The Northlight Gallery presents Beyond the Fence

January 25, 2011

The ASU School of Art in the Herberger Institute for Design and the Arts presents the photographic exhibition, Beyond the Fence.

Beyond the Fence is on display March 8 – April 9, 2011, and is hosted by the Northlight Gallery on the ASU Tempe campus. The exhibition’s title references the fence being completed along the U.S./Mexico border, and is the third in a series that examines regional issues. A public reception at the gallery is scheduled March 8 from 6–8:30 p.m. A public lecture with photographers Emily Matyas and David Taylor is scheduled March 9 at p.m. in Katzin Concert Hall. See Dreams by David Rochkind March 8 – April 9, 2011 at the Northlight Gallery on the ASU Tempe campus. Photo by David Rochkind Download Full Image

Beyond the Fence features the work of four photographers whose images delve into the complexity of the U.S./Mexico border issue. Their images tell a multifaceted story of border patrol agents, drug smugglers, government officials, undocumented workers and families left behind, the clash of traditional values and contemporary culture, and the environmental effects on a delicate, biologically diverse land.

Emily Matyas is a U.S. citizen living in Tempe, Ariz. who has been traveling and photographing in Sonora for more than two decades working with the nonprofit organization Feed the Children. Personal stories accompany her black-and-white images of the children and families this organization serves. Her images honor their documentary origins while becoming metaphors of hope, loss, and determination.

Alejandro Cartagena is a Mexican citizen living in Monterrey, Mexico where he photographed the clash of traditional values and contemporary culture that resulted in sprawling developments that lack basic services, and destroyed the rivers and their ecosystems. His images are designed to call for social reform and responsible governance.

David Rochkind is a U.S. citizen living in Mexico City, Mexico. Rochkind’s photographs focus on the drug war and the debilitating effects of its violence on the people of Mexico by eroding communities and governments. His images portray powerful depictions of corruption, violence, and desperation.

David Taylor is a U.S. citizen living in Las Cruces, N.M. He was awarded a Guggenheim Fellowship in 2009 that helped him complete this body of work that documents the complex job of the border patrol. Taylor’s privileged access to border patrol activities resulted in images that depict the daily threats that agents face.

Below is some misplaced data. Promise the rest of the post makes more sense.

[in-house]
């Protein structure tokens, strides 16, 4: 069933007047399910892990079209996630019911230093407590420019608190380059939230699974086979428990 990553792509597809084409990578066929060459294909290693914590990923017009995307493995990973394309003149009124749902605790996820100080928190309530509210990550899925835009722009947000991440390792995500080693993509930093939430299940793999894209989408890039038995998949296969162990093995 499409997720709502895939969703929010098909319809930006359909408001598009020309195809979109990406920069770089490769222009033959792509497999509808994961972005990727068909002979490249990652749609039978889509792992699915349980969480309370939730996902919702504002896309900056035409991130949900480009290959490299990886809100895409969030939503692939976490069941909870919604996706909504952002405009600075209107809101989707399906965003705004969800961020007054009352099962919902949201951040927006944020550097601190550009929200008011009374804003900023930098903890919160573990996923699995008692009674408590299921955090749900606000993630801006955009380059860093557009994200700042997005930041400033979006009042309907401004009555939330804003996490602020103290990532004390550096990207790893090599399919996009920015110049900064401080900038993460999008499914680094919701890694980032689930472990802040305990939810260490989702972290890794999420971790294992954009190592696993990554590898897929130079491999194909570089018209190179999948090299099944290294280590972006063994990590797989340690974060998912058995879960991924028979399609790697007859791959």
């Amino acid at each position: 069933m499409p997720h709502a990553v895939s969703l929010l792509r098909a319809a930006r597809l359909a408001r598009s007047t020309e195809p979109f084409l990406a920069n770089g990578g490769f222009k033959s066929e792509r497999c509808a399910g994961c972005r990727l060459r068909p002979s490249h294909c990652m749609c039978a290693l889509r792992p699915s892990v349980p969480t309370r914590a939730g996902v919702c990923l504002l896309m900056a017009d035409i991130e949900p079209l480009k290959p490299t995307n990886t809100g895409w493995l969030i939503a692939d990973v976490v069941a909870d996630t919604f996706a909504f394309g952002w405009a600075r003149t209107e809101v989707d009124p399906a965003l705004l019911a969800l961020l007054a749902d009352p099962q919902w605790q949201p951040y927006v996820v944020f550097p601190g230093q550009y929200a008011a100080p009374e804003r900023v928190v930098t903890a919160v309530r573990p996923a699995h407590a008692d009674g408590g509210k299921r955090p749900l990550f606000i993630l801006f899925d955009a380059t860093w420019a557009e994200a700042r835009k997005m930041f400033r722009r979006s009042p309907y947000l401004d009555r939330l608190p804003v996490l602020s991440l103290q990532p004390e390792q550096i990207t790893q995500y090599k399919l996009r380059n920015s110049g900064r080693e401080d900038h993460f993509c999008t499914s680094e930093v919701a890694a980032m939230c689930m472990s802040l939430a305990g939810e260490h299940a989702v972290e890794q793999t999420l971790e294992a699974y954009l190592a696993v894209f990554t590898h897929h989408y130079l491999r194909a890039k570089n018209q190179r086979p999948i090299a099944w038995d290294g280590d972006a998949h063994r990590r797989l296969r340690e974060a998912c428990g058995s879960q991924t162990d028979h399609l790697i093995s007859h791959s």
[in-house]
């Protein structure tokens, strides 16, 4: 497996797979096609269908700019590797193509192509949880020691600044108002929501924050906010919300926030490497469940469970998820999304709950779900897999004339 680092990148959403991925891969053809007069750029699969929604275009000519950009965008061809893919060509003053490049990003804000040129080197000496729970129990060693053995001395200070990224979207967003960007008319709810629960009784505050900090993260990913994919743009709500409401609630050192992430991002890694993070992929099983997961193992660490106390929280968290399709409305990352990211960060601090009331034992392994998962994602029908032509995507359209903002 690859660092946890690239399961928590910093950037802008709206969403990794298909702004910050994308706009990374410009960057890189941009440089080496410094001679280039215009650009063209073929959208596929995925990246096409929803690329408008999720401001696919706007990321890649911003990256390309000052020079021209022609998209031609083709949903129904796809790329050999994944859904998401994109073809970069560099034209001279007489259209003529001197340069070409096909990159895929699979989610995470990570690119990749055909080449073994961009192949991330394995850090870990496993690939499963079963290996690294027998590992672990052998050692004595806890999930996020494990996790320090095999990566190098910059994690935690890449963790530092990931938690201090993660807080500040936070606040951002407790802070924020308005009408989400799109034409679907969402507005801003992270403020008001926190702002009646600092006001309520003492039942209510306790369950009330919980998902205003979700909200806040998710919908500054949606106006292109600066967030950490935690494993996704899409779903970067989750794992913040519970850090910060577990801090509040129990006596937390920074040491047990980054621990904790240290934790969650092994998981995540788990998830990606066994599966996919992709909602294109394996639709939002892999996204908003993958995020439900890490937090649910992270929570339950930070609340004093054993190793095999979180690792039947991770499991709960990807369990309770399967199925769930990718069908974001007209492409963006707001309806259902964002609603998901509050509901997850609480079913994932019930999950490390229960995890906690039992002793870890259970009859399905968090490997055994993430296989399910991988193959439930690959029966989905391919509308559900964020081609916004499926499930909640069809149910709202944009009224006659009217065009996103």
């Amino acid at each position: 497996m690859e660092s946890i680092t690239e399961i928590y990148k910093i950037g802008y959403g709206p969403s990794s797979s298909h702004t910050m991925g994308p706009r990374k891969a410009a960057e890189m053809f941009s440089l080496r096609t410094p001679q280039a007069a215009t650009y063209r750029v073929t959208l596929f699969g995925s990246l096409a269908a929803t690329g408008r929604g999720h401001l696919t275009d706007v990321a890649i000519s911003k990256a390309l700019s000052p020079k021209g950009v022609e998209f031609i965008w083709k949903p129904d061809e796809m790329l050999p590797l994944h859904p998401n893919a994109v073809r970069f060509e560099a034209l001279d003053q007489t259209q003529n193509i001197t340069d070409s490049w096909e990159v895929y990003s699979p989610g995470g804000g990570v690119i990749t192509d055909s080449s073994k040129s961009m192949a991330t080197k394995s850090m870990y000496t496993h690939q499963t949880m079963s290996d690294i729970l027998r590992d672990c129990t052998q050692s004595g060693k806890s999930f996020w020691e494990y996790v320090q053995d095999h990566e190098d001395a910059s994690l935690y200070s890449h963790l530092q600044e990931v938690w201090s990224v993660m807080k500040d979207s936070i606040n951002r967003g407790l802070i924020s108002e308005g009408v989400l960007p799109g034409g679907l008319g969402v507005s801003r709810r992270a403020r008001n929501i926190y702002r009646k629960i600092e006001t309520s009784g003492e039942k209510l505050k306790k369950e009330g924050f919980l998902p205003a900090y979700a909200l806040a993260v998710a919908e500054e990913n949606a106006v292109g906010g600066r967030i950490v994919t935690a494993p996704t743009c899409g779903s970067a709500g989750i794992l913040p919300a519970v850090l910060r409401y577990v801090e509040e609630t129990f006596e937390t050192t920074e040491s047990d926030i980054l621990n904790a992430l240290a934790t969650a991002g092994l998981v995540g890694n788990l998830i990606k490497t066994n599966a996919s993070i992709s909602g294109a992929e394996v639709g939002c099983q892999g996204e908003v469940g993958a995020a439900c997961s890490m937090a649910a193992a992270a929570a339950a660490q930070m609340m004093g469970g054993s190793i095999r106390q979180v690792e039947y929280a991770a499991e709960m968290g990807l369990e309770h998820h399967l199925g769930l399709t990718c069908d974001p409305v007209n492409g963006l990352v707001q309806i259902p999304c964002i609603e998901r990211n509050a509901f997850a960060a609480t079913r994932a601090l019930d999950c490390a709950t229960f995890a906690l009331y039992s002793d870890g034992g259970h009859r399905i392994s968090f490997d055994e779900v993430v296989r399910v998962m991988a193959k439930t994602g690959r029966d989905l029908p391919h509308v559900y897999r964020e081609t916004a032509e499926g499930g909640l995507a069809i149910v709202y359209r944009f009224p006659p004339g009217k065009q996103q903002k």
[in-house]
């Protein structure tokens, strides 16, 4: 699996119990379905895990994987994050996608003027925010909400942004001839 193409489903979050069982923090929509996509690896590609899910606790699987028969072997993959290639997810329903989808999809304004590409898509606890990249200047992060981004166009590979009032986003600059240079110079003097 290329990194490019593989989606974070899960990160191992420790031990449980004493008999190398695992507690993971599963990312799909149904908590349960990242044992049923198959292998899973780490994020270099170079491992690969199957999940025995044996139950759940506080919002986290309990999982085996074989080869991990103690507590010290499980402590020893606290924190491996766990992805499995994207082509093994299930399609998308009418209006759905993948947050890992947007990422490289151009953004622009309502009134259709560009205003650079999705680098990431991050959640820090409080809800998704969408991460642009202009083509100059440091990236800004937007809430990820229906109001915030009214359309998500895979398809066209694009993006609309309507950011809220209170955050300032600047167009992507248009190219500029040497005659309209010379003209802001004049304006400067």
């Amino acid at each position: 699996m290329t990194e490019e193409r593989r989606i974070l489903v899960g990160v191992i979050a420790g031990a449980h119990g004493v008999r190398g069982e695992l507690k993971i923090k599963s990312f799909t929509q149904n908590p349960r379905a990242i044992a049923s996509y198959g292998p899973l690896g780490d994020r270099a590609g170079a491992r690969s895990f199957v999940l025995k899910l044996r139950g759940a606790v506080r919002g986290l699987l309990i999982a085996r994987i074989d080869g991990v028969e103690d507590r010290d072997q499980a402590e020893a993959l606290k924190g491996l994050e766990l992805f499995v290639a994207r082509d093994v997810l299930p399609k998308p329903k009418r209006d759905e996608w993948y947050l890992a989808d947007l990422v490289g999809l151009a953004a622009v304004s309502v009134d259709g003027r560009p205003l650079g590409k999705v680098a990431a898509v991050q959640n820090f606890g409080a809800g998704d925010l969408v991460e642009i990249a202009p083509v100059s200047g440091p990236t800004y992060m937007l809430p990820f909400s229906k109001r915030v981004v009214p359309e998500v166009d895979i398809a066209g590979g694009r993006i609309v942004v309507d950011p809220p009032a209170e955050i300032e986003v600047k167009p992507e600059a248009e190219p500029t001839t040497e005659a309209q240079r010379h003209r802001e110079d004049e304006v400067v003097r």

The interweaving of these images by the four photographers intimate the global consequences of the drug war, the economic and social pressures that lead to migration, and the personal devastation in the private lives of communities.

The Northlight Gallery is located in room 101 in Matthews Hall on the southeast corner of Tyler and Forest Malls on the ASU Tempe campus.

Northlight Gallery hours: Tuesday: 12:30–8:30 p.m.; Wednesday – Saturday: 12:30–4:30 p.m.; Closed: Sundays, Mondays, major holidays and summer session.

Katzin Concert Hall is located in the ASU School of Music. 40 E. Gammage Parkway on the ASU Tempe campus.

Exhibition: March 8 – April 9, 2011
Reception: March 8, 6–8:30 p.m.
Lecture at Katzin Concert Hall: March 9, 7 p.m. 

All activities are free and open to the public.

Public Contact
Liz Allen
ASU School of Art
Northlight Gallery director

The School of Art is a division of the Herberger Institute for Design and the Arts at Arizona State University. Its printmaking, photography and art education programs are nationally ranked in the top 10, and its Master of Fine Arts program is ranked eighth among public institutions by U.S.News & World Report. The school includes four student galleries for solo and group shows by graduate and undergraduate art and photography students: Gallery 100, Harry Wood, Northlight and Step. To learn more about the School of Art, visit